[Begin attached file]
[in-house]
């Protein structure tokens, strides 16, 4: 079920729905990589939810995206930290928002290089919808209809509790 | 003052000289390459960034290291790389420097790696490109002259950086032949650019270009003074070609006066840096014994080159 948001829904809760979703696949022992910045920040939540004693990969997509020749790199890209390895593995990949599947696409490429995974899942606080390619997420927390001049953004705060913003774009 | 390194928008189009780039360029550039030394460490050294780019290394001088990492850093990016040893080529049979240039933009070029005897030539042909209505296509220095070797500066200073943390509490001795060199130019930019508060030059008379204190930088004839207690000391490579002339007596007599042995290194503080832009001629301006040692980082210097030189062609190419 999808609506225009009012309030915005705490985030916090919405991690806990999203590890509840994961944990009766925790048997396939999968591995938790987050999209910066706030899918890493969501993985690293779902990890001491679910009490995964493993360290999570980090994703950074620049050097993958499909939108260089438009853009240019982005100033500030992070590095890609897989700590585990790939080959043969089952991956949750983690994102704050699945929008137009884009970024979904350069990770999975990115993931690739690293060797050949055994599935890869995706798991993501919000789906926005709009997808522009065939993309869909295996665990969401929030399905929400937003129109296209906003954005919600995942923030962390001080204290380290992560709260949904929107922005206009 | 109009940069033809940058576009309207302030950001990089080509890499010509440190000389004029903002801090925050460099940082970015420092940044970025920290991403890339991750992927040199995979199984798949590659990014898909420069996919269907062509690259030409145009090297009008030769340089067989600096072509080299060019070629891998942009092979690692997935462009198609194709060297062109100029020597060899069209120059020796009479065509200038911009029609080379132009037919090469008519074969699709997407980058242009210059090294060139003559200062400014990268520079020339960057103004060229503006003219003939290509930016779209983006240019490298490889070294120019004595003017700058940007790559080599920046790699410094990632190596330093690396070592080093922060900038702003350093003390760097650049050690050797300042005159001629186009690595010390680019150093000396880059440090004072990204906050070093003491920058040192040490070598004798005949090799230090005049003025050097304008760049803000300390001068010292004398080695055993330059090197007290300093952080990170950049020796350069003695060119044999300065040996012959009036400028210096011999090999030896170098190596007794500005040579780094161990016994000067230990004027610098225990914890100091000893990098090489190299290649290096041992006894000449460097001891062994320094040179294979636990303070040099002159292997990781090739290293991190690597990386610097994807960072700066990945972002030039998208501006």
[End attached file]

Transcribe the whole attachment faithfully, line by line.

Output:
[in-house]
């Protein structure tokens, strides 16, 4: 079920729905990589939810995206930290928002290089919808209809509790 | 003052000289390459960034290291790389420097790696490109002259950086032949650019270009003074070609006066840096014994080159 948001829904809760979703696949022992910045920040939540004693990969997509020749790199890209390895593995990949599947696409490429995974899942606080390619997420927390001049953004705060913003774009 | 390194928008189009780039360029550039030394460490050294780019290394001088990492850093990016040893080529049979240039933009070029005897030539042909209505296509220095070797500066200073943390509490001795060199130019930019508060030059008379204190930088004839207690000391490579002339007596007599042995290194503080832009001629301006040692980082210097030189062609190419 999808609506225009009012309030915005705490985030916090919405991690806990999203590890509840994961944990009766925790048997396939999968591995938790987050999209910066706030899918890493969501993985690293779902990890001491679910009490995964493993360290999570980090994703950074620049050097993958499909939108260089438009853009240019982005100033500030992070590095890609897989700590585990790939080959043969089952991956949750983690994102704050699945929008137009884009970024979904350069990770999975990115993931690739690293060797050949055994599935890869995706798991993501919000789906926005709009997808522009065939993309869909295996665990969401929030399905929400937003129109296209906003954005919600995942923030962390001080204290380290992560709260949904929107922005206009 | 109009940069033809940058576009309207302030950001990089080509890499010509440190000389004029903002801090925050460099940082970015420092940044970025920290991403890339991750992927040199995979199984798949590659990014898909420069996919269907062509690259030409145009090297009008030769340089067989600096072509080299060019070629891998942009092979690692997935462009198609194709060297062109100029020597060899069209120059020796009479065509200038911009029609080379132009037919090469008519074969699709997407980058242009210059090294060139003559200062400014990268520079020339960057103004060229503006003219003939290509930016779209983006240019490298490889070294120019004595003017700058940007790559080599920046790699410094990632190596330093690396070592080093922060900038702003350093003390760097650049050690050797300042005159001629186009690595010390680019150093000396880059440090004072990204906050070093003491920058040192040490070598004798005949090799230090005049003025050097304008760049803000300390001068010292004398080695055993330059090197007290300093952080990170950049020796350069003695060119044999300065040996012959009036400028210096011999090999030896170098190596007794500005040579780094161990016994000067230990004027610098225990914890100091000893990098090489190299290649290096041992006894000449460097001891062994320094040179294979636990303070040099002159292997990781090739290293991190690597990386610097994807960072700066990945972002030039998208501006």